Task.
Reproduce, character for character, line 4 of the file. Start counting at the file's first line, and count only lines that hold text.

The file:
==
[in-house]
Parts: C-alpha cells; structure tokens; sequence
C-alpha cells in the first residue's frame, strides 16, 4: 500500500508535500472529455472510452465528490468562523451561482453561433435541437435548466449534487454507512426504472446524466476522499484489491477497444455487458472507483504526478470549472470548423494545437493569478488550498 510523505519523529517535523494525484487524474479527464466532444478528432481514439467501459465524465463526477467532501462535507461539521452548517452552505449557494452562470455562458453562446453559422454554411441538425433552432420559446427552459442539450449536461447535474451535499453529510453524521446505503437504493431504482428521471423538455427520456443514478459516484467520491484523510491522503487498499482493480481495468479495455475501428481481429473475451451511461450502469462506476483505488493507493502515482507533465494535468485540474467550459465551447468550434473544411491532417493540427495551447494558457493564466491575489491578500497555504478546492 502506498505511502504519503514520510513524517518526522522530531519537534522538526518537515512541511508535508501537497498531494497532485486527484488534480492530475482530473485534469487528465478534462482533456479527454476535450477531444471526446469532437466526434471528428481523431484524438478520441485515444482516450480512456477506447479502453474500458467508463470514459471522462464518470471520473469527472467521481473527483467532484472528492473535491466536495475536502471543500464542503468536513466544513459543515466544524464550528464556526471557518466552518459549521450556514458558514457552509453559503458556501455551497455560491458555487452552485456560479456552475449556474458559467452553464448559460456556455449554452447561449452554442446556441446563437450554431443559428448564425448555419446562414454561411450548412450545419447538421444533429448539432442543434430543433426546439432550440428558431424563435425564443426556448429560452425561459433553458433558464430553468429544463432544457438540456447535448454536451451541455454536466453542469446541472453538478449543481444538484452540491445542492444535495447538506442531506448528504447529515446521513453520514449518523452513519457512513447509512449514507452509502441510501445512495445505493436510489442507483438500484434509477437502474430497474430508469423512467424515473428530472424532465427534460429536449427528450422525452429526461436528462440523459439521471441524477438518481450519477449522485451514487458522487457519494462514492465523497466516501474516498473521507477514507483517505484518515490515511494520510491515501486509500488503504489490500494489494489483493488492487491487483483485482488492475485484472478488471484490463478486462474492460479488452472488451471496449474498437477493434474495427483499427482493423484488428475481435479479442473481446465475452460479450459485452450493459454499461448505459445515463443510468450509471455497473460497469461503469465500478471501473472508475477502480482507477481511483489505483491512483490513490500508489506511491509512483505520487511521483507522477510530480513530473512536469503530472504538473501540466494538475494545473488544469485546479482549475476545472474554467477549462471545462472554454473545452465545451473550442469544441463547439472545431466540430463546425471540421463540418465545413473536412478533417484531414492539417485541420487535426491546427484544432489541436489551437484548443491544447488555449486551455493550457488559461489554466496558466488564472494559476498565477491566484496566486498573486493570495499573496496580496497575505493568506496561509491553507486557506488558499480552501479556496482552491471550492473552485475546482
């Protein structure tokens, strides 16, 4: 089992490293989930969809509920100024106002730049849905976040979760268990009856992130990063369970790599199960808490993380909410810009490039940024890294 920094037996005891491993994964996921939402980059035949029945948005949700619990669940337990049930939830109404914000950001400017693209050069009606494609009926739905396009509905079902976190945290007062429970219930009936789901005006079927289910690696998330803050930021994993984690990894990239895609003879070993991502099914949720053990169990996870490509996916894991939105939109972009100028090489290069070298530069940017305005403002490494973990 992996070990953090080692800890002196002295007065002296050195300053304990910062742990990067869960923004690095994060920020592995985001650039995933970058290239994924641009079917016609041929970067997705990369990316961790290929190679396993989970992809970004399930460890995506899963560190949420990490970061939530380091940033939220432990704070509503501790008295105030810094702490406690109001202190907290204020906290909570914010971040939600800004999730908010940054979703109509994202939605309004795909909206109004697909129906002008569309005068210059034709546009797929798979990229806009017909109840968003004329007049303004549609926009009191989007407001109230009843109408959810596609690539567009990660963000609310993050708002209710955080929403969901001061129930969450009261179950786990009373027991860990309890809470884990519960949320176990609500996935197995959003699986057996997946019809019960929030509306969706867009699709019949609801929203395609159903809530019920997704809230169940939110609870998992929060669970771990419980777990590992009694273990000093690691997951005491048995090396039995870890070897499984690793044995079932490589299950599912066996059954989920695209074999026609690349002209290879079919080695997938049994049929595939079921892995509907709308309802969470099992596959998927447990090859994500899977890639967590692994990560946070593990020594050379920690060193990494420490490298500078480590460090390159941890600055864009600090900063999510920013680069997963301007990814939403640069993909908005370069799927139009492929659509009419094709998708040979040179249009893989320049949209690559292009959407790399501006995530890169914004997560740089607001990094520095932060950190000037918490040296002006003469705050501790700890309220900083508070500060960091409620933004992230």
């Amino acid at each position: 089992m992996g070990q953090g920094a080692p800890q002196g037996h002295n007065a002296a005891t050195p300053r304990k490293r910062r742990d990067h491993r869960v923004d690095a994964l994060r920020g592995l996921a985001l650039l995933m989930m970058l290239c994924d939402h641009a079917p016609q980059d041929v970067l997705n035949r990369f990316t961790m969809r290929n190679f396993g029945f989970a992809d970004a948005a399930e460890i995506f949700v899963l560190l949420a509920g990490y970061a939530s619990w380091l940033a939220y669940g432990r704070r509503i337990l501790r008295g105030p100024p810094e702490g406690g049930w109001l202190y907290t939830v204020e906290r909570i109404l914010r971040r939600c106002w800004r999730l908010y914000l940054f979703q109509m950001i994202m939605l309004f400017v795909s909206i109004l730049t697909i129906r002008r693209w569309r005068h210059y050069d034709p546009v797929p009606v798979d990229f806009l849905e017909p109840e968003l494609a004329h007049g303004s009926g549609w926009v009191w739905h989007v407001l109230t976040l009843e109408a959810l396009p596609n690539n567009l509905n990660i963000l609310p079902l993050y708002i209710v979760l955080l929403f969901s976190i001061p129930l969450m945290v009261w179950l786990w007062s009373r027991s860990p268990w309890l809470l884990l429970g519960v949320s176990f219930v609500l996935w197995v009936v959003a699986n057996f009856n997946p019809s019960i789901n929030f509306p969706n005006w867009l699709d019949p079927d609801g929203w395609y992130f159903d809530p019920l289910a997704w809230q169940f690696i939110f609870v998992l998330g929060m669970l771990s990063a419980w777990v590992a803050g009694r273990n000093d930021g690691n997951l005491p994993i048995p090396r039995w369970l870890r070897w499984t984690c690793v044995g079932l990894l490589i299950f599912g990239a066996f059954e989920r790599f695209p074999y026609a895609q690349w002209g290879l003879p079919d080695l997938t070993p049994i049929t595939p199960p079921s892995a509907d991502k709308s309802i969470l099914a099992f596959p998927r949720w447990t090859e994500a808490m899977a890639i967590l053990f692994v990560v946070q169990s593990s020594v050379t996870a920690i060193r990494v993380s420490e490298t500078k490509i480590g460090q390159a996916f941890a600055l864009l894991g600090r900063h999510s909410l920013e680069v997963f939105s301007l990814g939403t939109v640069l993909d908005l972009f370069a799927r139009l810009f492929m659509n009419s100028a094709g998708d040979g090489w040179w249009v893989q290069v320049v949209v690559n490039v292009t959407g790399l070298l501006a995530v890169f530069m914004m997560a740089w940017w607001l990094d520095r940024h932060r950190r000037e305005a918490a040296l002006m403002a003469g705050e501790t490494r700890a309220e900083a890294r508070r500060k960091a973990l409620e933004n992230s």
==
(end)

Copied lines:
């Protein structure tokens, strides 16, 4: 089992490293989930969809509920100024106002730049849905976040979760268990009856992130990063369970790599199960808490993380909410810009490039940024890294 920094037996005891491993994964996921939402980059035949029945948005949700619990669940337990049930939830109404914000950001400017693209050069009606494609009926739905396009509905079902976190945290007062429970219930009936789901005006079927289910690696998330803050930021994993984690990894990239895609003879070993991502099914949720053990169990996870490509996916894991939105939109972009100028090489290069070298530069940017305005403002490494973990 992996070990953090080692800890002196002295007065002296050195300053304990910062742990990067869960923004690095994060920020592995985001650039995933970058290239994924641009079917016609041929970067997705990369990316961790290929190679396993989970992809970004399930460890995506899963560190949420990490970061939530380091940033939220432990704070509503501790008295105030810094702490406690109001202190907290204020906290909570914010971040939600800004999730908010940054979703109509994202939605309004795909909206109004697909129906002008569309005068210059034709546009797929798979990229806009017909109840968003004329007049303004549609926009009191989007407001109230009843109408959810596609690539567009990660963000609310993050708002209710955080929403969901001061129930969450009261179950786990009373027991860990309890809470884990519960949320176990609500996935197995959003699986057996997946019809019960929030509306969706867009699709019949609801929203395609159903809530019920997704809230169940939110609870998992929060669970771990419980777990590992009694273990000093690691997951005491048995090396039995870890070897499984690793044995079932490589299950599912066996059954989920695209074999026609690349002209290879079919080695997938049994049929595939079921892995509907709308309802969470099992596959998927447990090859994500899977890639967590692994990560946070593990020594050379920690060193990494420490490298500078480590460090390159941890600055864009600090900063999510920013680069997963301007990814939403640069993909908005370069799927139009492929659509009419094709998708040979040179249009893989320049949209690559292009959407790399501006995530890169914004997560740089607001990094520095932060950190000037918490040296002006003469705050501790700890309220900083508070500060960091409620933004992230």